Vegetation History and Archaeobotany

, Volume 13, Issue 2, pp 115–129 | Cite as

Early plant domestications in southern India: some preliminary archaeobotanical results

  • Dorian FullerEmail author
  • Ravi Korisettar
  • P. C. Venkatasubbaiah
  • Martin K. Jones
Original Article


Analysis of flotation samples from twelve sites in Karnataka and Andhra Pradesh (south India) provides clear evidence for the predominant subsistence plants of the Neolithic period (2,800–1,200 cal b.c.). This evidence indicates that the likely staples were two pulses (Vigna radiata and Macrotyloma uniflorum) and two millet-grasses (Brachiaria ramosa and Setaria verticillata) which were indigenous to the Indian peninsula. At some sites there is evidence for limited cultivation of wheats (Triticum diococcum, Triticum durum/aestivum) and barley (Hordeum vulgare), and a few crops that originated in Africa, including hyacinth bean (Lablab purpureus), pearl millet (Pennisetum glaucum) and finger millet (Eleusine coracana). In addition there is evidence for cotton (Gossypium sp.), and linseed (Linum sp.), as well as gathered fruits of Ziziphus and two Cucurbitaceae. This evidence suggests that the earliest agriculture in south India, dating to the third millennium b.c., was based on plants domesticated in the region, and that subsequently from the late 3rd millennium b.c. through the 2nd millennium additional crops from other regions were adopted into the subsistence system.


Neolithic India Agriculture Millets Pulses 



The authors wish to thank John Alexander, Chris Stevens, Alan Clapham and Dilip Chakrabarti for discussing an early draught of this paper. We are also grateful for the comments of K.-E. Behre and an anonymous reviewer. Special thanks to Leo-Aoi Hosoya for translating an article from Japanese (Miyazaki 1982). Some comparative material was obtained from the USDA, Agricultural Research Service germplasm seedbanks at Plant Genetic Resources Conservation Unit (University of Georgia, Griffin), National Seed Storage Laboratory (Colorado State University, Fort Collins) and North Central Regional Plant Introduction Scheme (Iowa State University); Kew Gardens Millennium Seed Bank, and the Museum of Natural History, London, where assistance in the herbarium was provided by Roy Dickery, Lucy Harris and Dylan Fuller. Special thanks to Steve Cafferty of the Linnean typification project, Natural History Museum, London, for checking on the synonymy of some species. Funding for the fieldwork portion of this research was provided by grants to DF from St. John’s College, The Smuts Memorial Fund of Cambridge, the Anthony Wilkins Fund of the Faculty of Archaeology and Anthropology at Cambridge University; to RK from Karnatak University; and to PCV from the Indian Council for Historical Research. RK gratefully acknowledges the United States Educational Foundation in India for permitting him to travel to the UK and work with DF during the first half of September 2001, and work on the final draught of this paper. The doctoral research of DF was funded by a Marshall Scholarship and a St. John’s College Benefactors’ scholarship, and carried out in the George Pitt-Rivers Archaeobotany laboratory of the McDonald Institute for Archaeological Research.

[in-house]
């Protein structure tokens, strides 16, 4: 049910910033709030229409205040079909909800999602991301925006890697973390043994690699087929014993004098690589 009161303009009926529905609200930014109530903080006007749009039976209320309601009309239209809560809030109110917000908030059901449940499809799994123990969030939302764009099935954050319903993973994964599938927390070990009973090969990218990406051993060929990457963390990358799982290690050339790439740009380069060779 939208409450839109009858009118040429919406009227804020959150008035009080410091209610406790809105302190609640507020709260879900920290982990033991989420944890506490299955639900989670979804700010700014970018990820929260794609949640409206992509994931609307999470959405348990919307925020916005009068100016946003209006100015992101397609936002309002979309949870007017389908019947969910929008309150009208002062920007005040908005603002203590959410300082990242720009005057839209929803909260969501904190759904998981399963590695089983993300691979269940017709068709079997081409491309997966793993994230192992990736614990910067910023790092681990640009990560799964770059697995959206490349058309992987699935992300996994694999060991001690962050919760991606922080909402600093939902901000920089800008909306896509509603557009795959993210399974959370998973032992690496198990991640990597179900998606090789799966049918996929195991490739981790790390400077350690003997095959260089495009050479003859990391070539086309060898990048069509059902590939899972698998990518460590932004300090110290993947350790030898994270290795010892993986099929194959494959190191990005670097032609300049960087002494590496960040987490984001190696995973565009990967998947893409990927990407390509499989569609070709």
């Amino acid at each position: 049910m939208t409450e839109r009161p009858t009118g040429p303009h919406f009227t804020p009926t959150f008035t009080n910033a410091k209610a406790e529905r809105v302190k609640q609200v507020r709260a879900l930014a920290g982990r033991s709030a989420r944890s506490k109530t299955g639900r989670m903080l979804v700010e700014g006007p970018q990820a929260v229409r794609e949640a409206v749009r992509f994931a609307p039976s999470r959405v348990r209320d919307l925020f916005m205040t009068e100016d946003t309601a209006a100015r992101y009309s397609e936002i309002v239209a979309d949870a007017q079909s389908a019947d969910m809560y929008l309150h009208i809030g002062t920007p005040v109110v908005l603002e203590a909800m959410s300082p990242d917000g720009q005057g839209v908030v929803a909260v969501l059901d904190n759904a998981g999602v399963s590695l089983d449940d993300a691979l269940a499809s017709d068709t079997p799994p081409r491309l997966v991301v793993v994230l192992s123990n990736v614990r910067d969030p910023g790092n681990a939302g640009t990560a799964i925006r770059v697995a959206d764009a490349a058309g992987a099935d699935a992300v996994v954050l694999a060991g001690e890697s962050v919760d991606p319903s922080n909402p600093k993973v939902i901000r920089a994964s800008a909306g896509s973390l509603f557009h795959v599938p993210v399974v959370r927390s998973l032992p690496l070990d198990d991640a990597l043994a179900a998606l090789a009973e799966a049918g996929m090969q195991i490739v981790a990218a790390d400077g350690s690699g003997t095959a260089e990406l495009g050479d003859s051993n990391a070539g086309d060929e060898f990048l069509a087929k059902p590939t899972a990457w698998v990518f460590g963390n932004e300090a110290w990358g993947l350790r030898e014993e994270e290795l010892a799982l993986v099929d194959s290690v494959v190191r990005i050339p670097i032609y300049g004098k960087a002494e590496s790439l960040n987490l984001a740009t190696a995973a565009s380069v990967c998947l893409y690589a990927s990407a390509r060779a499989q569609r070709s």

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© Springer-Verlag 2004

Authors and Affiliations

  • Dorian Fuller
    • 1
    Email author
  • Ravi Korisettar
    • 2
  • P. C. Venkatasubbaiah
    • 3
  • Martin K. Jones
    • 4
  1. 1.Institute of ArchaeologyUniversity College LondonUK
  2. 2.Department of History and ArchaeologyKarnatak UniversityKarnatakaIndia
  3. 3.Department of History, Archaeology and CultureDravidian University KuppamAndhra Pradesh 517 425India
  4. 4.Department of ArchaeologyCambridge UniversityCambridgeUK

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